Passing the second SSA Bend Point - Reversible?

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JCE66
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Passing the second SSA Bend Point - Reversible?

Post by JCE66 » Thu Nov 23, 2017 7:31 am

Bogleheads....I recently downloaded a spreadsheet for 'The Finance Buff' and filled in my data. I have passed the second bend point. Yay me.

Is it possible to go back below that second bend point? For instance, if you lose your job and are unable to find new employment. Or disability. Or is the deal that once you pass that second bend point - you passed it for life.

Thoughts?

aristotelian
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Re: Passing the second SSA Bend Point - Reversible?

Post by aristotelian » Thu Nov 23, 2017 7:35 am

I don't see how because it is based on your highest 35 years of earnings. Even if you never earned another penny, your highest 35 years is already in the books. But why would you want less SS?

beardsworth
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Re: Passing the second SSA Bend Point - Reversible?

Post by beardsworth » Thu Nov 23, 2017 7:46 am

aristotelian wrote:
Thu Nov 23, 2017 7:35 am
I don't see how because it is based on your highest 35 years of earnings. Even if you never earned another penny, your highest 35 years is already in the books. But why would you want less SS?
I, too, was confused about why someone would, in the words of the thread title, want to know whether Social Security gains were "reversible." But since the OP then refers to some hypothetical future misfortunes in a person's working life, I think what's actually being asked is: Once you've achieved this, is there any way you could still lose it, i.e., have it taken away?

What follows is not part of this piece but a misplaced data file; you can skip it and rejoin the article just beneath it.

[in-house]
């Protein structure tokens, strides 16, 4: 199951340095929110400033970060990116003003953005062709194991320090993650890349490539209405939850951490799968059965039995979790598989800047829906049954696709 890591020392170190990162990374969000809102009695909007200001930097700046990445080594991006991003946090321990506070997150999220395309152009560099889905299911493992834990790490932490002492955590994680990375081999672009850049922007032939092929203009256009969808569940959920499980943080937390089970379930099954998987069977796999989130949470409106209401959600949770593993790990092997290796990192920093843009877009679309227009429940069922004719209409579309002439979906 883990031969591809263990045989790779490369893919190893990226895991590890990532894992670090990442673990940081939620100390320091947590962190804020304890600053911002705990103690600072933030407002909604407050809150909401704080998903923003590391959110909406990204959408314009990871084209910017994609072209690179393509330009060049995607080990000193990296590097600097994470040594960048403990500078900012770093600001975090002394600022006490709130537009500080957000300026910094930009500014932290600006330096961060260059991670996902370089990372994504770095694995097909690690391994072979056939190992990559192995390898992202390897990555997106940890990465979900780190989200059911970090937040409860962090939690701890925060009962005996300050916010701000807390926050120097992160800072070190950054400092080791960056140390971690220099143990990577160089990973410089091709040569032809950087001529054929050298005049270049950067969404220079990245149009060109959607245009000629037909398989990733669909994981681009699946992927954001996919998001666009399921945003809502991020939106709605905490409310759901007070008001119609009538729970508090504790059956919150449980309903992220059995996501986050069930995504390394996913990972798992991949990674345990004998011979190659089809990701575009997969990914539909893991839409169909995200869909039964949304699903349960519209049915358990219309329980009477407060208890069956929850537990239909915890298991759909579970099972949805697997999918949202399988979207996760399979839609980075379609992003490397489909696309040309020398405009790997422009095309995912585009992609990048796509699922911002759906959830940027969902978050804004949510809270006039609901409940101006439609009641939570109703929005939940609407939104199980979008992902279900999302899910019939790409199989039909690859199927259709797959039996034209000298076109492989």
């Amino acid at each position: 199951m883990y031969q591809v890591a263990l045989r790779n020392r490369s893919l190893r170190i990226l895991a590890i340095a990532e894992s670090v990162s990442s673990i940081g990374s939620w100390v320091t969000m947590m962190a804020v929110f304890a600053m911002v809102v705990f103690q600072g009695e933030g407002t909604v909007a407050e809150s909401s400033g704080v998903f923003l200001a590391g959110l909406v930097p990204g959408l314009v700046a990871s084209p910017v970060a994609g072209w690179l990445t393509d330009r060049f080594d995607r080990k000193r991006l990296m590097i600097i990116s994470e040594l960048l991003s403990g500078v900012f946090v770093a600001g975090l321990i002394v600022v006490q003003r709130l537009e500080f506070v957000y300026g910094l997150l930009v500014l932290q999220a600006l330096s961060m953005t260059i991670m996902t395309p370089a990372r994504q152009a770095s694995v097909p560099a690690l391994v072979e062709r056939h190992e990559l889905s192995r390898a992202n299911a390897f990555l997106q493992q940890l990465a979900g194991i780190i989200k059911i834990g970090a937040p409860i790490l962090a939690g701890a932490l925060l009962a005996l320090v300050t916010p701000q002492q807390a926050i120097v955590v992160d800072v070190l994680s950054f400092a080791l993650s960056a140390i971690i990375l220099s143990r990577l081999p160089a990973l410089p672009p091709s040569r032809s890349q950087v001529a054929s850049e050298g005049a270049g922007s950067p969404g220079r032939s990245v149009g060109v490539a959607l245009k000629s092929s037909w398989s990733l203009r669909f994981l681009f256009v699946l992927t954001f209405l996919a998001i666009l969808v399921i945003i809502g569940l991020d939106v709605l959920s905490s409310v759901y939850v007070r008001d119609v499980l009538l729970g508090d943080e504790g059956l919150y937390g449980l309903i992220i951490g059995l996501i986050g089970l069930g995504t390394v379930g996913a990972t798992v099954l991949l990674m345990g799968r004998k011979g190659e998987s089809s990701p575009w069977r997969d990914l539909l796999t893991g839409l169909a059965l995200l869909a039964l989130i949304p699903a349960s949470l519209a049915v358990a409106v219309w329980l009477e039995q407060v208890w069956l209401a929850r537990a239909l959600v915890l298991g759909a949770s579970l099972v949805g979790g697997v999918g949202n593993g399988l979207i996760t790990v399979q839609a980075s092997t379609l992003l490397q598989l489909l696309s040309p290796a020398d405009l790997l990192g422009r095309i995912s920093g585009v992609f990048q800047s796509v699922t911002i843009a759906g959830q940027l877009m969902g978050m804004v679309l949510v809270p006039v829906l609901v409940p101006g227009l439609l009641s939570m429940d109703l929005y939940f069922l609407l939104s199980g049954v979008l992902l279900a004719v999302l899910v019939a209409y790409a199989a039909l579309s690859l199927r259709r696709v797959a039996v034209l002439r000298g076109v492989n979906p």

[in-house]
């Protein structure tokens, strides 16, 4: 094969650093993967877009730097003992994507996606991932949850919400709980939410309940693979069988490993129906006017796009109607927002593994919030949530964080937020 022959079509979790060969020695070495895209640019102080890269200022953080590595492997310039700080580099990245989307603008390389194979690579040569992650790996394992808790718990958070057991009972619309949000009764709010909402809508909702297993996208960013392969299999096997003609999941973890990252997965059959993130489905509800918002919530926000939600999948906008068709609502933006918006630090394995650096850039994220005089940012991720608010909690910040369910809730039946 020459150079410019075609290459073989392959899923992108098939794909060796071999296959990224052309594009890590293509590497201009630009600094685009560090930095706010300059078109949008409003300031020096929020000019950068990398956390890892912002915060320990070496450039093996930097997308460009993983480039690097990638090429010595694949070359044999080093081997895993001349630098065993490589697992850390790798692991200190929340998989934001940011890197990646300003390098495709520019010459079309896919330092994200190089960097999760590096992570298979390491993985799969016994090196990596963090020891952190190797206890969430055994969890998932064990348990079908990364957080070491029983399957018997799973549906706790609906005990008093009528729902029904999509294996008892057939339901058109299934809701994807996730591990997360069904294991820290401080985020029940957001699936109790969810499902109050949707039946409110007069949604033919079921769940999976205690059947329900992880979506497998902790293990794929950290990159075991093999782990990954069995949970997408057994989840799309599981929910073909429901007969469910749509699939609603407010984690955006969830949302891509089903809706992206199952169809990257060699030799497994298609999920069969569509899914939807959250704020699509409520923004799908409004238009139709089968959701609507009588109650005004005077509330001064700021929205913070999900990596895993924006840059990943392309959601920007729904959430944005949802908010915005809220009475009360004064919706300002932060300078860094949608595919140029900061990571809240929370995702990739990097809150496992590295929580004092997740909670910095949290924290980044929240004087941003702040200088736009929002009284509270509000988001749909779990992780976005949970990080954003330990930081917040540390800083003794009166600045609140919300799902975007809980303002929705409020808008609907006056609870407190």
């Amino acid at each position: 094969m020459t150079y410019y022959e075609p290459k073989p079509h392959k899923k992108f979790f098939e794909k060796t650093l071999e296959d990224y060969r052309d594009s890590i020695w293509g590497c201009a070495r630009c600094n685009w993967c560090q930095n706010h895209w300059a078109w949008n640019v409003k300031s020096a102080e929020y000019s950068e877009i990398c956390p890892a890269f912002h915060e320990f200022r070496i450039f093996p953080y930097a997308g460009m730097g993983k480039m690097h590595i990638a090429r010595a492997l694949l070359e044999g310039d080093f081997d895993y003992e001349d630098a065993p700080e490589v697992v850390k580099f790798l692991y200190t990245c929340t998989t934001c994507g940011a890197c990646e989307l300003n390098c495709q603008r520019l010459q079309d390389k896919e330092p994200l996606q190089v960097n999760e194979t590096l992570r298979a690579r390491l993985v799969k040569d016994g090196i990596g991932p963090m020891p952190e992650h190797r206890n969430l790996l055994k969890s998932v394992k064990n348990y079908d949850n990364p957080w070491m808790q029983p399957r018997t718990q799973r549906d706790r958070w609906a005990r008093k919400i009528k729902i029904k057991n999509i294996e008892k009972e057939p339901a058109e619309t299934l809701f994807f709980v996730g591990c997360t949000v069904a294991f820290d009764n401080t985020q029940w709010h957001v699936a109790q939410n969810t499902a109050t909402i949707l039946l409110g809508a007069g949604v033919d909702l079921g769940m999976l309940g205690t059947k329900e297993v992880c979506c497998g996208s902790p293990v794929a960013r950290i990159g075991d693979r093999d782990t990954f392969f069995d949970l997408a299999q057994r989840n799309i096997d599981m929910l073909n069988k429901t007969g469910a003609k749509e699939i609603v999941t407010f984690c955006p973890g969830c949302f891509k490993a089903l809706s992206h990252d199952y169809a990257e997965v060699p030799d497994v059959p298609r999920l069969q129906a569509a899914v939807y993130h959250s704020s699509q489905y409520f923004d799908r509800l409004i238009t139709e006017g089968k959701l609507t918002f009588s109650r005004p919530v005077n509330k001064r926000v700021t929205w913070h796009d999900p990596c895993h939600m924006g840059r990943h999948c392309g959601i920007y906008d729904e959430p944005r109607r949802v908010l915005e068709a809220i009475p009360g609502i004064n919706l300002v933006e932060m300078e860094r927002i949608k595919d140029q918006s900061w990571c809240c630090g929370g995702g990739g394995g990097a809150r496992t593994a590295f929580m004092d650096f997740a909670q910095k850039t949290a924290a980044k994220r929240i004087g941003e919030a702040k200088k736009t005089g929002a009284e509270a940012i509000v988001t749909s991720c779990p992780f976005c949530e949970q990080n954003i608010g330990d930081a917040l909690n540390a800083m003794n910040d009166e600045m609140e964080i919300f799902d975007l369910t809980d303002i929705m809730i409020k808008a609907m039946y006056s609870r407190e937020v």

Unfortunately, I don't know the "official" answer, but aristotelian's response certainly makes common sense, that things could never again be worse than the 35 highest years already booked.

Constant Chaos
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Re: Passing the second SSA Bend Point - Reversible?

Post by Constant Chaos » Thu Nov 23, 2017 8:57 am

aristotelian wrote:
Thu Nov 23, 2017 7:35 am
I don't see how because it is based on your highest 35 years of earnings. Even if you never earned another penny, your highest 35 years is already in the books. But why would you want less SS?
Passing the second bend point is not the same thing as having 35 years. It can be done, at least according to the finance buff's spreadsheet, in under 20 years.

22twain
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Re: Passing the second SSA Bend Point - Reversible?

Post by 22twain » Thu Nov 23, 2017 9:04 am

IIRC the bend points are indexed according to the National Average Wage Index in the same way that your earnings are, in the year that you turn 60. Your bend points for that year are calculated the following year and used to calculate your benefits for age 62. They don't change afterwards.

Before that, your bend points don't even exist, technically. I used to estimate my future benefits by using then-current (pre-60) bend points, which increased from year to year along with the NAWI (they did decrease slightly in 2009), but I considered this as only an approximation for my future benefits in then-current dollars.

So it looks like if you stop paying into SS before age 60, or your high-35 years remain the same, your high-35 earnings are fixed. However, your indexed earnings increase along with the NAWI, and so do the current bend points. They stay in step with each other.

terran
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Re: Passing the second SSA Bend Point - Reversible?

Post by terran » Thu Nov 23, 2017 9:58 am

This is how your Average Indexed Monthly Earnings (AIME) is calculated
Up to 35 years of earnings are needed to compute average indexed monthly earnings. After we determine the number of years, we choose those years with the highest indexed earnings, sum such indexed earnings, and divide the total amount by the total number of months in those years. We then round the resulting average amount down to the next lower dollar amount. The result is the AIME.